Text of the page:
How to Rev Up Your Dwindling Postmenopausal Orgasm
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Health

How to Rev Up Your Postmenopausal Orgasm

These smart strategies will wake up your nerve endings.

Multicolored burst of fireworks in the night sky with radiant pops of pink, purple, and white
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Along with hot flashes and sandpaper sex, add the sudden inability to have an orgasm to the list of postmenopausal surprises your mother “forgot” to warn you about. But if you are one of the many women whose fireworks have turned into barely a flicker, I have good news for you — really good news. A functional penis, intercourse and estrogen are unnecessary requirements when it comes to the path to achieving orgasm.

This should be a huge relief to millions of postmenopausal women who are wondering if they will ever have an orgasm again. Don’t get me wrong, estrogen helps, but it is not required. Plenty of women have orgasms without a drop of estrogen in their body. What is required for that “happy ending” is a healthy clitoris that responds to stimulation. Decreased blood flow because of aging, low estrogen and damage to blood vessels from other medical problems — such as diabetes, cancer treatments, multiple sclerosis or vascular disease — all sabotage the ability of nerve endings to respond. Those tiny clitoral nerves require adequate blood to function properly.

The solution is to wake up those nerve endings, which can be accomplished using one — or all — of the following strategies.   

Increase clitoral blood flow      

While estrogen isn’t required, a little estrogen can make a big difference. 

Local vaginal estrogen increases blood flow not only to vaginal and vulvar tissue, but also to the clitoris. I advise women who are having difficulty with orgasm to routinely apply a dot of estrogen cream directly to the clitoris.      

Arginine, aminophylline, testosterone or other vasodilators can be compounded into a cream that can be applied directly to the clitoris. While not well studied, anecdotally these products seem to increase sensitivity. Your gynecologist may not be familiar with these creams — so you may need to seek out a menopause sexual medicine expert to get a prescription.

Drugs that are intended for arousal, libido or vaginal lubrication such as systemic estrogen, testosterone, flibanserin, bremelanotide and DHEA are primarily intended for other purposes, but along the way may dramatically facilitate the ability to have an orgasm.    

CBD and other cannabinoids have not been tested, other than in bedrooms around the country, but cannabinoids are vasodilators so it stands to reason that they may be beneficial. I tell my patients to apply some CBD oil directly to the clitoris around 30 minutes prior to sexual stimulation. Don’t forget to slowly rub it in! I have gotten rave reviews, though there are no scientific studies yet that specifically look at effects of CBD applied to clitoris. This falls into the category of “try it to see if you like it.”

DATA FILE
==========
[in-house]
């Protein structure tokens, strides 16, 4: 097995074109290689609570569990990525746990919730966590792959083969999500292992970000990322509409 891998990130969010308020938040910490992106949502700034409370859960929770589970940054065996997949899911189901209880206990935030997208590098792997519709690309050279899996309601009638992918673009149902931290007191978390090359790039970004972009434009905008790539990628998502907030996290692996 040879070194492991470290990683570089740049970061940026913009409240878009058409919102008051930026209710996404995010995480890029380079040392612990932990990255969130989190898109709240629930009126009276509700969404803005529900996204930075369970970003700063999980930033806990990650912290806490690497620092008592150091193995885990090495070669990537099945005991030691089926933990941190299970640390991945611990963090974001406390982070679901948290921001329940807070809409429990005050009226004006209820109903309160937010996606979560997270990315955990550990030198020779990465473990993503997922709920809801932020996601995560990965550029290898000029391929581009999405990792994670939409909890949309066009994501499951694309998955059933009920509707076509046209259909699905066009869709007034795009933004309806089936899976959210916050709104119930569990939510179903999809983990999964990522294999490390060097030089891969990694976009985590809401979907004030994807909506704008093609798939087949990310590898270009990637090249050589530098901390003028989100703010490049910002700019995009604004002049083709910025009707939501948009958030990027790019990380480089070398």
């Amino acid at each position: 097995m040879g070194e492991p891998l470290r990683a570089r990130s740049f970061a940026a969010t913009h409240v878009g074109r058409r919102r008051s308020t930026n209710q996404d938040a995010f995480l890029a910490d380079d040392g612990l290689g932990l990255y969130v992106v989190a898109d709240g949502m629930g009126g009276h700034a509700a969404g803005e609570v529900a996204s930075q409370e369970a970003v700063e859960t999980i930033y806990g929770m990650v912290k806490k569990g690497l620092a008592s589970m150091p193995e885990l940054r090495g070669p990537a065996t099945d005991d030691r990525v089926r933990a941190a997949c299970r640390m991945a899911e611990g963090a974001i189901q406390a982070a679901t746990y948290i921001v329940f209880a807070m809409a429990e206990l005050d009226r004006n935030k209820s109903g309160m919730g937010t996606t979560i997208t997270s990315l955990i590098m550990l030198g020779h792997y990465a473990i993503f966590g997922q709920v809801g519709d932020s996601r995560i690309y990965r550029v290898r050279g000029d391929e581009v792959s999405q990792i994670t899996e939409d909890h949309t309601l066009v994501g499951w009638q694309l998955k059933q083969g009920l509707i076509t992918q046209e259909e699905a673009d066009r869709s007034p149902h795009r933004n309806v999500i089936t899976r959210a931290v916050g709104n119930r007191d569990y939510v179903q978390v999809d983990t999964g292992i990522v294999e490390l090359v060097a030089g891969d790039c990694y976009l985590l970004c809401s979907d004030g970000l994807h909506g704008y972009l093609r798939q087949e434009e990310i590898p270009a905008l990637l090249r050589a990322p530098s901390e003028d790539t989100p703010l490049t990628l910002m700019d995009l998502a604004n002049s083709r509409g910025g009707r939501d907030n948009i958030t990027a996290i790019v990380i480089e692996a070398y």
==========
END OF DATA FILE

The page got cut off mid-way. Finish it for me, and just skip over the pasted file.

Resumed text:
Pelvic floor physical therapy

There is evidence that pelvic floor physical therapy not only enhances the ability to have a satisfying pelvic floor contraction during orgasm, but also facilitates the ability of the clitoris to respond by increasing blood flow to the genitals.

Increase stimulation

Makes sense, right? If nerve endings are not as responsive as they used to be, you just may need to stimulate them more. If you were always able to have an orgasm with clitoral pressure, oral or manual stimulation, those maneuvers may no longer be exciting enough for nerve endings that are tired, older or damaged. Your battery-operated boyfriend or girlfriend is reliable, always good to go and — most important — almost always triggers an orgasm. It is critical that your vibrator of choice gives you clitoral stimulation. If you already use a vibrator to climax but are reluctant to use one during partnered sexual activity, I promise that most partners want to give you pleasure and will be happy to accommodate a toy to help the process. There are many vibrators that are intended to be used during partner sexual activities and can also be used during intercourse.   

What about Viagra?

It’s so tempting … his little blue pills are sitting there, just waiting for you. Viagra and other phosphodiesterase type 5 inhibitors such as daily Cialis have been shown to increase genital blood flow in men. But they are not approved by the Food and Drug Administration and have not been widely tested in women. Having said that, there is data to suggest that these drugs can be effective in some women and are particularly helpful in women who have difficulty having an orgasm because of their antidepressant, diabetes or multiple sclerosis.

The important thing is if your orgasm is history, you do not have to give up. There are solutions.

For more on how older women can enjoy a satisfying sex life, go here.

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